A 40-year-old woman has been rescued by RCMP after police received calls of a woman perched upon the railing of a bridge located on Eaton Avenue in Selkirk.
In an August 29 news release, Selkirk RCMP report that they received a single 911 call alerting them to the potentially fatal situation on August 21 at 9:45 pm.
Two officers responded within minutes and saw the woman facing the road with her back to the river far below. Police attempted to open a dialogue with the woman, but the woman showed no interest and prevented further communication.
One officer then went back to his cruiser to set up road block. According to police, at this critical moment the woman turned her attention away from the remaining officer, giving the officer a window of opportunity.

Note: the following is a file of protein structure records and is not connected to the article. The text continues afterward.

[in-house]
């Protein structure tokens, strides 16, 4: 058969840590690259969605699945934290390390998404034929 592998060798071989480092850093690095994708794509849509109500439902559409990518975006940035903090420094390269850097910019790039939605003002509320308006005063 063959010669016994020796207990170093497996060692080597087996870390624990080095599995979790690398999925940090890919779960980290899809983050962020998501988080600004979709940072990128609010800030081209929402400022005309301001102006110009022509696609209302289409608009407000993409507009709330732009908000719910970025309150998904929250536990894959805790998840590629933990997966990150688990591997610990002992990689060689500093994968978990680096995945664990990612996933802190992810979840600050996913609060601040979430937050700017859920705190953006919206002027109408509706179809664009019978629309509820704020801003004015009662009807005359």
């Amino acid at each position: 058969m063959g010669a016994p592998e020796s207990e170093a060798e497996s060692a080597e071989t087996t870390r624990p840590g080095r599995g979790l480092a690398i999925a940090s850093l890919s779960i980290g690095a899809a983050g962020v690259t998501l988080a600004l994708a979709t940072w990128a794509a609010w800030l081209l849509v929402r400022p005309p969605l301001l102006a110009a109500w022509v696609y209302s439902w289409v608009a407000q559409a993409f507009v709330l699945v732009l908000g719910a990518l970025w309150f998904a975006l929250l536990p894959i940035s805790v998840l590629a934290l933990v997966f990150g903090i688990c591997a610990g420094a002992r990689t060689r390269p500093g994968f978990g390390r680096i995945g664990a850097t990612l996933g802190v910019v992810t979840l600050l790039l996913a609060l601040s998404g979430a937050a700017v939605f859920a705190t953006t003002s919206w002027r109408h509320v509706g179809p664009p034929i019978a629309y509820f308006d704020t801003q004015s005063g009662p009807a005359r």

“The officer immediately grabbed a hold of the female who then attempted to fall backwards towards the water. Other officers then arrived on scene and assisted in pulling her over the railing,” report Selkirk RCMP.
The rescued woman was not injured and has since been sent to a hospital for mental assessment.
It has yet to be reported what originally caused the woman’s deep distress and prompted her to perch herself on the railing.
Thousands of cyber victims around the world, say RCMP after Canadian charged in malware investigation
There could be thousands of malware victims in multiple countries say RCMP after they charged software developer and former IT professional John Paul Revesz on Nov. 8 under Section 342.1 of the Criminal Code – a vague hybrid offence for unauthorized use of a computer.